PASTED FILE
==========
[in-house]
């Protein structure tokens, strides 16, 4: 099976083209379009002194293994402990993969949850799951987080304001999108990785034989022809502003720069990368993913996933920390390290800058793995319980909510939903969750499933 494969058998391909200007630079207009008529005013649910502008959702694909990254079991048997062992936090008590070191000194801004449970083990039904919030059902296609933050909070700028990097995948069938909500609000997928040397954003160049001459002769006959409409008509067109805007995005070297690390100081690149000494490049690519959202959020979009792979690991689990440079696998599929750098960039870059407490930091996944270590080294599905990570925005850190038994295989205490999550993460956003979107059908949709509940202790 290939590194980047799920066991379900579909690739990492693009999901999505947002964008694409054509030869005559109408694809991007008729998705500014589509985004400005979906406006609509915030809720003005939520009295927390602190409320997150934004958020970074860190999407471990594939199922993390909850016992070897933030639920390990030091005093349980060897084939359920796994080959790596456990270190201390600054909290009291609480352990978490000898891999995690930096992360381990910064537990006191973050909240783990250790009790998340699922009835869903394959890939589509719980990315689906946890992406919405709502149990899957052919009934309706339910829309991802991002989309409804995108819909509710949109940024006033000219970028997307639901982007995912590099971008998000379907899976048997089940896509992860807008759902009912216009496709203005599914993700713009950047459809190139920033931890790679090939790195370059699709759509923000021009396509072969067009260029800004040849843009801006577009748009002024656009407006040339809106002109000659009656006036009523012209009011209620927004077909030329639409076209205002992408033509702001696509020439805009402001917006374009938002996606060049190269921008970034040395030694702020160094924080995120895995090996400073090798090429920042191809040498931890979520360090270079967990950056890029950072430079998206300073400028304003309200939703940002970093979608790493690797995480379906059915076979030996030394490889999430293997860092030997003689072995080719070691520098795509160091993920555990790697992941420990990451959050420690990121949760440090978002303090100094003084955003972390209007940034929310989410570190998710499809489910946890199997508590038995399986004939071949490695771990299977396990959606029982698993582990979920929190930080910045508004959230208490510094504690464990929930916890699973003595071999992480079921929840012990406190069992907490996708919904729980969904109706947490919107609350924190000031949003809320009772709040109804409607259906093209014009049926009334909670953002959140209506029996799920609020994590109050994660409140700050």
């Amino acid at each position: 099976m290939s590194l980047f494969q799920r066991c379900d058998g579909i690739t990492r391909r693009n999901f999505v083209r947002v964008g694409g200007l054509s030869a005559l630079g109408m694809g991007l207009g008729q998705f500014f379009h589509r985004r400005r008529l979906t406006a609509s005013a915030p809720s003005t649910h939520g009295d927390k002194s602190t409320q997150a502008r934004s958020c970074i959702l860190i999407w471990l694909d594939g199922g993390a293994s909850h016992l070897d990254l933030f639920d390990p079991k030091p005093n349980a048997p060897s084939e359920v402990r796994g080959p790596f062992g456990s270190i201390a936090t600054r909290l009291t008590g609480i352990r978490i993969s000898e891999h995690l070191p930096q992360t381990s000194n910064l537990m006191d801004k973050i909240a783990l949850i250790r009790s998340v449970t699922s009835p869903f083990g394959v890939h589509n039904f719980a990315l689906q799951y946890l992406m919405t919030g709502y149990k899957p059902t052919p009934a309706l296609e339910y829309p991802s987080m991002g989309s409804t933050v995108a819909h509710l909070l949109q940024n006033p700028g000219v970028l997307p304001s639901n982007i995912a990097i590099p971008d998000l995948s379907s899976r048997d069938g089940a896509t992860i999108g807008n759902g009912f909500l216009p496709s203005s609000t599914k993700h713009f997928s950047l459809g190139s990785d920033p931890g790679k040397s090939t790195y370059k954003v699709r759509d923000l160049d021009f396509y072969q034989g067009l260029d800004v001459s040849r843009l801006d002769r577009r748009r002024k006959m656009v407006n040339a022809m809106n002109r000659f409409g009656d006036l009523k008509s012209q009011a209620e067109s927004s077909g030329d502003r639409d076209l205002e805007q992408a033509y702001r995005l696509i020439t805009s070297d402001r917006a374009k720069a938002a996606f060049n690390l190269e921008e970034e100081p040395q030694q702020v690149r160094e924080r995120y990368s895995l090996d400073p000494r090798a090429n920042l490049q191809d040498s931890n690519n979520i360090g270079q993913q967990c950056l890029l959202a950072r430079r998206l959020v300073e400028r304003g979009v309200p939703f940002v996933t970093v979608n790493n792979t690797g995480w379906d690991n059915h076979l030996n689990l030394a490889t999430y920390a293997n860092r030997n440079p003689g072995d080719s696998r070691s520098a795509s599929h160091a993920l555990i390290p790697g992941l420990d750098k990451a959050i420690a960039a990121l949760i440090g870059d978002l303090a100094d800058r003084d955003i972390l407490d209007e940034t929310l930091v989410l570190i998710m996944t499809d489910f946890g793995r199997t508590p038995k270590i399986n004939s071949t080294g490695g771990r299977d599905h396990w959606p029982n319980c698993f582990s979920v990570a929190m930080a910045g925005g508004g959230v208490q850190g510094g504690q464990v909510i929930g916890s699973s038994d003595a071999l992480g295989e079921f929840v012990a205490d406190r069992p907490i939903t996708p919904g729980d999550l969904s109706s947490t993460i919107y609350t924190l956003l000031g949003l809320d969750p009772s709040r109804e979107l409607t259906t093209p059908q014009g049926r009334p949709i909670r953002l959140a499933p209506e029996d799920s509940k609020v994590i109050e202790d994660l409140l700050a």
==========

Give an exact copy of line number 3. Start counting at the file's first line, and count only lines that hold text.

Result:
């Amino acid at each position: 099976m290939s590194l980047f494969q799920r066991c379900d058998g579909i690739t990492r391909r693009n999901f999505v083209r947002v964008g694409g200007l054509s030869a005559l630079g109408m694809g991007l207009g008729q998705f500014f379009h589509r985004r400005r008529l979906t406006a609509s005013a915030p809720s003005t649910h939520g009295d927390k002194s602190t409320q997150a502008r934004s958020c970074i959702l860190i999407w471990l694909d594939g199922g993390a293994s909850h016992l070897d990254l933030f639920d390990p079991k030091p005093n349980a048997p060897s084939e359920v402990r796994g080959p790596f062992g456990s270190i201390a936090t600054r909290l009291t008590g609480i352990r978490i993969s000898e891999h995690l070191p930096q992360t381990s000194n910064l537990m006191d801004k973050i909240a783990l949850i250790r009790s998340v449970t699922s009835p869903f083990g394959v890939h589509n039904f719980a990315l689906q799951y946890l992406m919405t919030g709502y149990k899957p059902t052919p009934a309706l296609e339910y829309p991802s987080m991002g989309s409804t933050v995108a819909h509710l909070l949109q940024n006033p700028g000219v970028l997307p304001s639901n982007i995912a990097i590099p971008d998000l995948s379907s899976r048997d069938g089940a896509t992860i999108g807008n759902g009912f909500l216009p496709s203005s609000t599914k993700h713009f997928s950047l459809g190139s990785d920033p931890g790679k040397s090939t790195y370059k954003v699709r759509d923000l160049d021009f396509y072969q034989g067009l260029d800004v001459s040849r843009l801006d002769r577009r748009r002024k006959m656009v407006n040339a022809m809106n002109r000659f409409g009656d006036l009523k008509s012209q009011a209620e067109s927004s077909g030329d502003r639409d076209l205002e805007q992408a033509y702001r995005l696509i020439t805009s070297d402001r917006a374009k720069a938002a996606f060049n690390l190269e921008e970034e100081p040395q030694q702020v690149r160094e924080r995120y990368s895995l090996d400073p000494r090798a090429n920042l490049q191809d040498s931890n690519n979520i360090g270079q993913q967990c950056l890029l959202a950072r430079r998206l959020v300073e400028r304003g979009v309200p939703f940002v996933t970093v979608n790493n792979t690797g995480w379906d690991n059915h076979l030996n689990l030394a490889t999430y920390a293997n860092r030997n440079p003689g072995d080719s696998r070691s520098a795509s599929h160091a993920l555990i390290p790697g992941l420990d750098k990451a959050i420690a960039a990121l949760i440090g870059d978002l303090a100094d800058r003084d955003i972390l407490d209007e940034t929310l930091v989410l570190i998710m996944t499809d489910f946890g793995r199997t508590p038995k270590i399986n004939s071949t080294g490695g771990r299977d599905h396990w959606p029982n319980c698993f582990s979920v990570a929190m930080a910045g925005g508004g959230v208490q850190g510094g504690q464990v909510i929930g916890s699973s038994d003595a071999l992480g295989e079921f929840v012990a205490d406190r069992p907490i939903t996708p919904g729980d999550l969904s109706s947490t993460i919107y609350t924190l956003l000031g949003l809320d969750p009772s709040r109804e979107l409607t259906t093209p059908q014009g049926r009334p949709i909670r953002l959140a499933p209506e029996d799920s509940k609020v994590i109050e202790d994660l409140l700050a």